Manhattan Melodies is a fictional musical featured in The Muppets Take Manhattan. The play's story is about life in the big city - but not cops, shootings or car chases; it's more like songs and dances. The show centers on the marriage of the two main characters (played by Kermit the Frog and Miss Piggy). Manhattan Melodies was written by Kermit the Frog and featured many of his Muppet friends.
The show was originally created as a one-night-only show for Danhurst College's senior variety show. The show was a success, gaining uproarious applause. It wasn't until an audience member shouted out "Hey Kermit, next time we'll see you on Broadway!" that the idea arose (initiated by Scooter) of continuing the show and taking it to a bigger arena. It took some convincing to get star and writer Kermit onboard with the idea – his initial reaction was that "this show isn't good enough for Broadway and anyway the script needs a lot of work. I still think there's something missing."
The troupe traveled to New York City where they pitched the show to many of Broadway's biggest names, including Martin Price, Bernard Crawford, Irving Krauss, the Associated Theatrical Producers Inc., Katherine Edmundski, and Leonard Winesop. However production hit a snag as Kermit struggled with funding and finding a producer. But after weeks of searching Broadway came calling.
Ronnie Crawford, son of producer Bernard Crawford, was the first to show interest in producing Manhattan Melodies on Broadway. Bernard Crawford had promised his son a chance to produce one show, and Ronnie choose Kermit's quirky show as the one he was interested in. Crawford agreed to produce the musical at the famous Biltmore Theatre.
The production team got a scare just weeks before the opening when Kermit, the writer, creator and star, went missing. Luckily he was found and ready to go on just seconds before the curtain went up on opening night. He also discovered what the show was missing – more frogs, and dogs, and bears, and chickens and whatever! An impromptu change was made and the casts' newfound friends were immediately thrust into the show. Needless to say, the show was a big success.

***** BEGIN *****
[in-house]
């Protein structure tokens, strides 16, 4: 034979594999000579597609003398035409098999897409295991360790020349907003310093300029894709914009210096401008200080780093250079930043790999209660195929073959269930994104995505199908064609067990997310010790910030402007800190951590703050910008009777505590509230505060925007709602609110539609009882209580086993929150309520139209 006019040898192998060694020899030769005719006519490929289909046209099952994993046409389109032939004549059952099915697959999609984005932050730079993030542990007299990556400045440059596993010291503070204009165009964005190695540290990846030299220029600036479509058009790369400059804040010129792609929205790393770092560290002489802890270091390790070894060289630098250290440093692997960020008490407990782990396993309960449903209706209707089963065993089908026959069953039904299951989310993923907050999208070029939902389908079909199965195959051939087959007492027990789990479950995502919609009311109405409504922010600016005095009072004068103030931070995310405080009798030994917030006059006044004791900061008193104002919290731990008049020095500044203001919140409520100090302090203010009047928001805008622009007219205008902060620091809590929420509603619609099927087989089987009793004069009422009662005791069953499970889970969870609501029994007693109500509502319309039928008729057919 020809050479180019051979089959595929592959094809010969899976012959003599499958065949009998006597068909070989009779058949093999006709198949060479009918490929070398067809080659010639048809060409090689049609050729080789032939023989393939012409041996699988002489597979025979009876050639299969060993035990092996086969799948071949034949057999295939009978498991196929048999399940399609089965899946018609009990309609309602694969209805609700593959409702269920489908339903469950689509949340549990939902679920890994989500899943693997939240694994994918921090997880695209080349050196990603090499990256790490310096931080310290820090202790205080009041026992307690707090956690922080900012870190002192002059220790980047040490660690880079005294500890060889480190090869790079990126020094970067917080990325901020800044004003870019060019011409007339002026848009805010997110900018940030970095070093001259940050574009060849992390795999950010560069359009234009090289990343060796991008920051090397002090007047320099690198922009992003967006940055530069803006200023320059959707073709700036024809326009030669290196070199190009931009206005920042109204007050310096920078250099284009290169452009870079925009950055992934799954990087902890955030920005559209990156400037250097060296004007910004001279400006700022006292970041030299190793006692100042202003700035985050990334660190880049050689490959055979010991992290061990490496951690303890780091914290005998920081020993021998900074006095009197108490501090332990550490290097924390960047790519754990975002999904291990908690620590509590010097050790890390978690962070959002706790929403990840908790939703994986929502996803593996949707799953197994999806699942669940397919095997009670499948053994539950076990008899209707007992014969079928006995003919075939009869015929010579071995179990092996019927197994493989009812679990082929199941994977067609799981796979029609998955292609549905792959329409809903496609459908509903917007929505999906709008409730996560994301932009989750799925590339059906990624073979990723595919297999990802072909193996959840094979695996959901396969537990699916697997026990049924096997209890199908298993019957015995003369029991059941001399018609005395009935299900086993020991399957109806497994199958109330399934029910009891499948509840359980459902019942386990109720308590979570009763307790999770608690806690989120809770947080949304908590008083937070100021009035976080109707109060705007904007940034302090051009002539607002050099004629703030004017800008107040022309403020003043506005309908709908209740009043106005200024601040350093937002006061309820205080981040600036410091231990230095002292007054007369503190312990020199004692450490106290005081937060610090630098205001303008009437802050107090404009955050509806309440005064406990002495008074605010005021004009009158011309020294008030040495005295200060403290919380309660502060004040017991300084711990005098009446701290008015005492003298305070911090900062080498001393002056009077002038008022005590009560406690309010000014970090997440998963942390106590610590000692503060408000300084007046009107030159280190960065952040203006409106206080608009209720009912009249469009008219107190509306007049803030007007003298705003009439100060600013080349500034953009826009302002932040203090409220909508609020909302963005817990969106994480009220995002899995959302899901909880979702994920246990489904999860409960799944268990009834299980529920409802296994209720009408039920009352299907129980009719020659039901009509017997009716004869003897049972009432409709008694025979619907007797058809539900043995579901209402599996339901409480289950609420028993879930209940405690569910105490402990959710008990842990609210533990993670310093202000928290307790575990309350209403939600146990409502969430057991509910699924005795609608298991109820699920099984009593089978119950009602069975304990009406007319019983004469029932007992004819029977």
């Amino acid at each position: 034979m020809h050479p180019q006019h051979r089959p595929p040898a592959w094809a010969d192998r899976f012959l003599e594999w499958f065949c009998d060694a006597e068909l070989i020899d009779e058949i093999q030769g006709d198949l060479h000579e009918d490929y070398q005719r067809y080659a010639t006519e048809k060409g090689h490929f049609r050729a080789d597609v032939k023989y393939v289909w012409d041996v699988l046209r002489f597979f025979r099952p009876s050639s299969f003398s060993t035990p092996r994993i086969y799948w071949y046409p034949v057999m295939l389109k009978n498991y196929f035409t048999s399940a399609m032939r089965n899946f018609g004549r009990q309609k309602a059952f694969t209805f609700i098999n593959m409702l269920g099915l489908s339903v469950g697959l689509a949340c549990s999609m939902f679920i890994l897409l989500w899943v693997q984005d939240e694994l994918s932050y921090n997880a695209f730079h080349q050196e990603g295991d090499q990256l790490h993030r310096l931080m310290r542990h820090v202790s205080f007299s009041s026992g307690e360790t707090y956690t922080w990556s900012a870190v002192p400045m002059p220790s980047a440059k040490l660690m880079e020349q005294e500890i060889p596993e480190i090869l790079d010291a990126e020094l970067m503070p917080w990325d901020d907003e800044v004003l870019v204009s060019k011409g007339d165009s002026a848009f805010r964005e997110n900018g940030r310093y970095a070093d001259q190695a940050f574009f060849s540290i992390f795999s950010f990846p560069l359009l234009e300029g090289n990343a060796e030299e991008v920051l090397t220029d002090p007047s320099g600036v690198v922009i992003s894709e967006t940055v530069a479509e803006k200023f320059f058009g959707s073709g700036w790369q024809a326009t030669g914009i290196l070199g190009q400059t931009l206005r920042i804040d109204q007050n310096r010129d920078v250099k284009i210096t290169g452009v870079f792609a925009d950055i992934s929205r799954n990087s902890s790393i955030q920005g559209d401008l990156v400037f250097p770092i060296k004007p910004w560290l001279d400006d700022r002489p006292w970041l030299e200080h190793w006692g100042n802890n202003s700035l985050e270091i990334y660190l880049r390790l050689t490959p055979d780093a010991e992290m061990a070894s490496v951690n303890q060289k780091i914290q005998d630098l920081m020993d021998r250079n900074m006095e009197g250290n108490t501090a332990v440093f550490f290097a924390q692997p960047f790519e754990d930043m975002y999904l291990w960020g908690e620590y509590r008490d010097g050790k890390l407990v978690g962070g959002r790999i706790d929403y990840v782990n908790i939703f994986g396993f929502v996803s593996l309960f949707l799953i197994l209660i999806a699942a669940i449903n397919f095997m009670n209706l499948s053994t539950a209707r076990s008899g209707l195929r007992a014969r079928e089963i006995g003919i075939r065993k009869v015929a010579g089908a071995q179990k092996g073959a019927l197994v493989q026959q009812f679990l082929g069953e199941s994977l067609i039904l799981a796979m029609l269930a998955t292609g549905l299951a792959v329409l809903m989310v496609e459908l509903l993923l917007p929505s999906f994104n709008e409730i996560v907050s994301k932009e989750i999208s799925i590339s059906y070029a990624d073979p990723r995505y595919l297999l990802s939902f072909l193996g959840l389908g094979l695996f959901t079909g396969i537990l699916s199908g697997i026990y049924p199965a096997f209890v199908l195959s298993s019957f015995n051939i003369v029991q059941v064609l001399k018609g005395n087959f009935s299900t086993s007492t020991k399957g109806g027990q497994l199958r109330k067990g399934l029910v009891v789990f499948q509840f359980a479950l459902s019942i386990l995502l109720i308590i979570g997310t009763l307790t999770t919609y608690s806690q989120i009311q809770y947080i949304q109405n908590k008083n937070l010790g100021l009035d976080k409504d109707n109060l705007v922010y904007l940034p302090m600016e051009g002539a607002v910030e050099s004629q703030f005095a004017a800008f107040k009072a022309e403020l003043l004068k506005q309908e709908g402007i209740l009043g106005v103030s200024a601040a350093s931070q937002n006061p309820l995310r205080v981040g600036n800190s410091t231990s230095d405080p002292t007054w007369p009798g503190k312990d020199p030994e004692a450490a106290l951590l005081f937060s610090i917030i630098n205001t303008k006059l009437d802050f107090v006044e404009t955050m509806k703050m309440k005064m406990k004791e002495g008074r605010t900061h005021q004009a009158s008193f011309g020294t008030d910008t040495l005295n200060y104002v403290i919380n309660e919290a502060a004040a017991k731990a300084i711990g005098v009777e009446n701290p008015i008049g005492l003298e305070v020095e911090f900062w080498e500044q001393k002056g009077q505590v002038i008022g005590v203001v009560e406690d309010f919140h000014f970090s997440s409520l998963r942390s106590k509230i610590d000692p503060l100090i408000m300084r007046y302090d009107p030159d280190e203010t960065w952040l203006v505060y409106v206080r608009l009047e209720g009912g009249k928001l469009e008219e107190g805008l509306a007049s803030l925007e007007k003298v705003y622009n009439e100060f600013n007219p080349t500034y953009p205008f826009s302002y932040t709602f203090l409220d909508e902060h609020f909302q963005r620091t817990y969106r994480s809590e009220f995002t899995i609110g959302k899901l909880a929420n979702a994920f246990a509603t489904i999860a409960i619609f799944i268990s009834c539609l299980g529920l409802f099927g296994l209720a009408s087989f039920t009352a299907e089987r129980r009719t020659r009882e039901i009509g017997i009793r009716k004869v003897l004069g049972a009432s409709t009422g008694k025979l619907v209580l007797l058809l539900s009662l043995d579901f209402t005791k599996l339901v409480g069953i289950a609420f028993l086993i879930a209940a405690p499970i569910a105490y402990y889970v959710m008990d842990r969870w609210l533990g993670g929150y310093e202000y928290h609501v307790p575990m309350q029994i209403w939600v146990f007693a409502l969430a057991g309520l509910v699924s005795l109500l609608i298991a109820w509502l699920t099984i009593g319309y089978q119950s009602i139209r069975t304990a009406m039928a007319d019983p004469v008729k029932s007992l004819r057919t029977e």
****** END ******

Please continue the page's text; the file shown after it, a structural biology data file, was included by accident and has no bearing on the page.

- Writer: Kermit the Frog
- Producer: Ronnie Crawford
- Executive Producer: Bernard Crawford
- Costumes by Jenny
- Orchestration: Dr. Teeth and the Electric Mayhem
- Catering: Pete's Luncheonette
- Kermit the Frog
- Fozzie Bear
- Miss Piggy
- Rowlf the Dog
- and Dr. Cyril Jenkins as The Minister
- Also featuring:
- Animal, Baby Band, Baskerville the Hound, Beaker, Bears, Beauregard, Bert, Beth Bear, Biff, Big Bird, Bill, Bobby Benson, Bridal Gowns, Bubba, Bunsen Honeydew, Buster the Horse, Clementine, Cookie Monster, Count von Count, Crazy Harry, Deena, Dinger, Dr. Teeth, Droop, Elmo, Ernie, Fazoobs, Flower-Eating Monster, Floyd Pepper, Foo Foo, Forcryingoutloud Bird, Forgetful Jones, Gaffer,George the Janitor, Geri and the Atrics, Gil, Gramps, Grover, Grundgetta, Guy Smiley, Herry Monster, Hilda, Honkers, Juliet, Irvine, Janice, Slim Wilson, Jill, J.P. Grosse, Julius Strangepork, Lew Zealand, Lewis Kazagger, Link Hogthrob, Lips, Lou, Lubbock Lou, Luncheon Counter Monster, Marvin Suggs, Masterson Rat, Maurice Monster, Mildred, Mrs. Appleby, Newsman, Oscar the Grouch, Pearl, Penguins, Pigs, Pops, Quongo, Rizzo the Rat, Robin the Frog, Sam the Eagle, Scooter, Sherlock Hemlock, Simon Soundman, Snowths, Sully, Swedish Chef, Tatooey Rat, Telly Monster, Tuxedos, Two-Headed Monster, Uncle Deadly, Uncle Traveling Matt, Wedding Cakes, Whaddayasay Bird, The White Rabbit, Yolanda Rat, Zeke, and Zoot
- The role of the Minister, performed by Dr. Cyril Jenkins, was originally intended for Gonzo. However a last minute casting change was made by Miss Piggy.
- The show features a very unique set for the closing number. The distinctive set, which is of a church, has four full walls surrounding the sanctuary. This unique set design completely encloses the actors from the paying audience's view.
- "I love it! It is so different!"
- "A boffo-socko script for a Broadway slot called Manhattan Mellodies. It's totally today, yet tremendously timeless!"
- "Unknowns, songs, dances, shootings...wait, no shootings! I smell something. I smell a hit!"